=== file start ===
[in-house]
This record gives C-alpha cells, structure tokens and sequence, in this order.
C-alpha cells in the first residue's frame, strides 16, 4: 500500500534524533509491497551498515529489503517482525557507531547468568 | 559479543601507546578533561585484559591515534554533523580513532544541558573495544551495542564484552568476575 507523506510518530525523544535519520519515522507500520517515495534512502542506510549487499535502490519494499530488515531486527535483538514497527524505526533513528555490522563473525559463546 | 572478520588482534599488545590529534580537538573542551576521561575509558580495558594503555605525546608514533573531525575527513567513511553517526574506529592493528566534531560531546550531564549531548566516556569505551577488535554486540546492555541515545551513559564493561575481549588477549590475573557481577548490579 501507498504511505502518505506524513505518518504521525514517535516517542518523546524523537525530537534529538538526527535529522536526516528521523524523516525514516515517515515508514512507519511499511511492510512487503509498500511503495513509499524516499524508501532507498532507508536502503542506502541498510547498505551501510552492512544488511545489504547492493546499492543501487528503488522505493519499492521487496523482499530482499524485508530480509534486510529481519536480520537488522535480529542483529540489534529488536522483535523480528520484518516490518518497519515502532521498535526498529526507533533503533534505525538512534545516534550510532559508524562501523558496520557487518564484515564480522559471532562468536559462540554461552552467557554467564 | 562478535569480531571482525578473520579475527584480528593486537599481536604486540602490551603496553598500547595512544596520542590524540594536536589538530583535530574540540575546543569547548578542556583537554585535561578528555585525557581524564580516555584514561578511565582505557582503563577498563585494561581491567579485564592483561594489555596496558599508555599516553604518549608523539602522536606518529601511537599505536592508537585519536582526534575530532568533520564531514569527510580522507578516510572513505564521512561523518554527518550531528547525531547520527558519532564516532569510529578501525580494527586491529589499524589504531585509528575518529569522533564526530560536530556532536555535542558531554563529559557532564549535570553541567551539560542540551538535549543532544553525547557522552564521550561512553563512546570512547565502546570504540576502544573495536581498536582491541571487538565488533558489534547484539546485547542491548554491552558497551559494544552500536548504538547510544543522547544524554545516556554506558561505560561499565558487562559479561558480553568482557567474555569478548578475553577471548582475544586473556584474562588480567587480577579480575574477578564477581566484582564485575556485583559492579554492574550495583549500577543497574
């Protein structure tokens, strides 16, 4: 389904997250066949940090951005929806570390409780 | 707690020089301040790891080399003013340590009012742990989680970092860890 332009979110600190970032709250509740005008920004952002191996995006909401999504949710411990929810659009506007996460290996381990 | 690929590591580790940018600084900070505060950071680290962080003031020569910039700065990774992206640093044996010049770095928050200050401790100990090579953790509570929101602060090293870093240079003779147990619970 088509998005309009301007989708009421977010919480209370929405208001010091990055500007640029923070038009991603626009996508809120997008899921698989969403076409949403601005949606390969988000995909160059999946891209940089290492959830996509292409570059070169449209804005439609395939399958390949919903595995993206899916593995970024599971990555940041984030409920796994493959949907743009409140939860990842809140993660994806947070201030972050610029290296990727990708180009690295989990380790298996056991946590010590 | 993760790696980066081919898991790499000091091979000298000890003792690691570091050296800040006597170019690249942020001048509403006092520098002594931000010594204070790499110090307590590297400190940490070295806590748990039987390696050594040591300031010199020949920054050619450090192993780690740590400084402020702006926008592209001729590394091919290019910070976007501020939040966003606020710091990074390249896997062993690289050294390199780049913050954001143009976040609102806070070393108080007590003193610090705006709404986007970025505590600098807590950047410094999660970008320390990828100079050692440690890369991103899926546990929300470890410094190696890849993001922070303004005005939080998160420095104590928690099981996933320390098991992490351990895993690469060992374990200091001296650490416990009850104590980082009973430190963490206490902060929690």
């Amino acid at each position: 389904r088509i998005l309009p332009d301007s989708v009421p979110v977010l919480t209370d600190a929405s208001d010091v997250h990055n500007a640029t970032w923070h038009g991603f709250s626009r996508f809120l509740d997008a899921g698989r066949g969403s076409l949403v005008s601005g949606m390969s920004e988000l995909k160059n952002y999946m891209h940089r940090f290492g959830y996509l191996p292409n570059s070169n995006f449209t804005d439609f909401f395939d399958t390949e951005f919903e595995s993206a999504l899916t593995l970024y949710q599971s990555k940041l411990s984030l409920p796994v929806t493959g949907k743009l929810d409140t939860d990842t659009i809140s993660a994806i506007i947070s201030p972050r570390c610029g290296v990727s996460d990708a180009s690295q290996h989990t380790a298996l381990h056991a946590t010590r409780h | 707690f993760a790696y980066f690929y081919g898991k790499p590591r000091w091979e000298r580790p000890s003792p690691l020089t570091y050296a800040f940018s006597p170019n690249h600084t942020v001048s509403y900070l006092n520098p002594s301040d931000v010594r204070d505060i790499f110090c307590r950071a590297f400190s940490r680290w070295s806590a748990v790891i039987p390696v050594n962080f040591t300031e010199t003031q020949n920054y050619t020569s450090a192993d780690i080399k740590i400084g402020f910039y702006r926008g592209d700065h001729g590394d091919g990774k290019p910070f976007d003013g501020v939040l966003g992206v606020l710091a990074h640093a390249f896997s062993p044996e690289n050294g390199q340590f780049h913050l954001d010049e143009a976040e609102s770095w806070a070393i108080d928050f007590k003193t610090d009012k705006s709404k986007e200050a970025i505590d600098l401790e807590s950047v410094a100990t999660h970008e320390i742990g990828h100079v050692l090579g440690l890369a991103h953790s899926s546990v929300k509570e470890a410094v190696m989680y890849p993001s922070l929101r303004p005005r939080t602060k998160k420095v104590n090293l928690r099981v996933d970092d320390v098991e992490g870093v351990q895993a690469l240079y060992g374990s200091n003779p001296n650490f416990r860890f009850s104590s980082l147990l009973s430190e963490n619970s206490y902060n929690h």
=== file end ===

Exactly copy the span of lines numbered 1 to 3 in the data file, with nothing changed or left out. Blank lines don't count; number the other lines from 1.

[in-house]
This record gives C-alpha cells, structure tokens and sequence, in this order.
C-alpha cells in the first residue's frame, strides 16, 4: 500500500534524533509491497551498515529489503517482525557507531547468568 | 559479543601507546578533561585484559591515534554533523580513532544541558573495544551495542564484552568476575 507523506510518530525523544535519520519515522507500520517515495534512502542506510549487499535502490519494499530488515531486527535483538514497527524505526533513528555490522563473525559463546 | 572478520588482534599488545590529534580537538573542551576521561575509558580495558594503555605525546608514533573531525575527513567513511553517526574506529592493528566534531560531546550531564549531548566516556569505551577488535554486540546492555541515545551513559564493561575481549588477549590475573557481577548490579 501507498504511505502518505506524513505518518504521525514517535516517542518523546524523537525530537534529538538526527535529522536526516528521523524523516525514516515517515515508514512507519511499511511492510512487503509498500511503495513509499524516499524508501532507498532507508536502503542506502541498510547498505551501510552492512544488511545489504547492493546499492543501487528503488522505493519499492521487496523482499530482499524485508530480509534486510529481519536480520537488522535480529542483529540489534529488536522483535523480528520484518516490518518497519515502532521498535526498529526507533533503533534505525538512534545516534550510532559508524562501523558496520557487518564484515564480522559471532562468536559462540554461552552467557554467564 | 562478535569480531571482525578473520579475527584480528593486537599481536604486540602490551603496553598500547595512544596520542590524540594536536589538530583535530574540540575546543569547548578542556583537554585535561578528555585525557581524564580516555584514561578511565582505557582503563577498563585494561581491567579485564592483561594489555596496558599508555599516553604518549608523539602522536606518529601511537599505536592508537585519536582526534575530532568533520564531514569527510580522507578516510572513505564521512561523518554527518550531528547525531547520527558519532564516532569510529578501525580494527586491529589499524589504531585509528575518529569522533564526530560536530556532536555535542558531554563529559557532564549535570553541567551539560542540551538535549543532544553525547557522552564521550561512553563512546570512547565502546570504540576502544573495536581498536582491541571487538565488533558489534547484539546485547542491548554491552558497551559494544552500536548504538547510544543522547544524554545516556554506558561505560561499565558487562559479561558480553568482557567474555569478548578475553577471548582475544586473556584474562588480567587480577579480575574477578564477581566484582564485575556485583559492579554492574550495583549500577543497574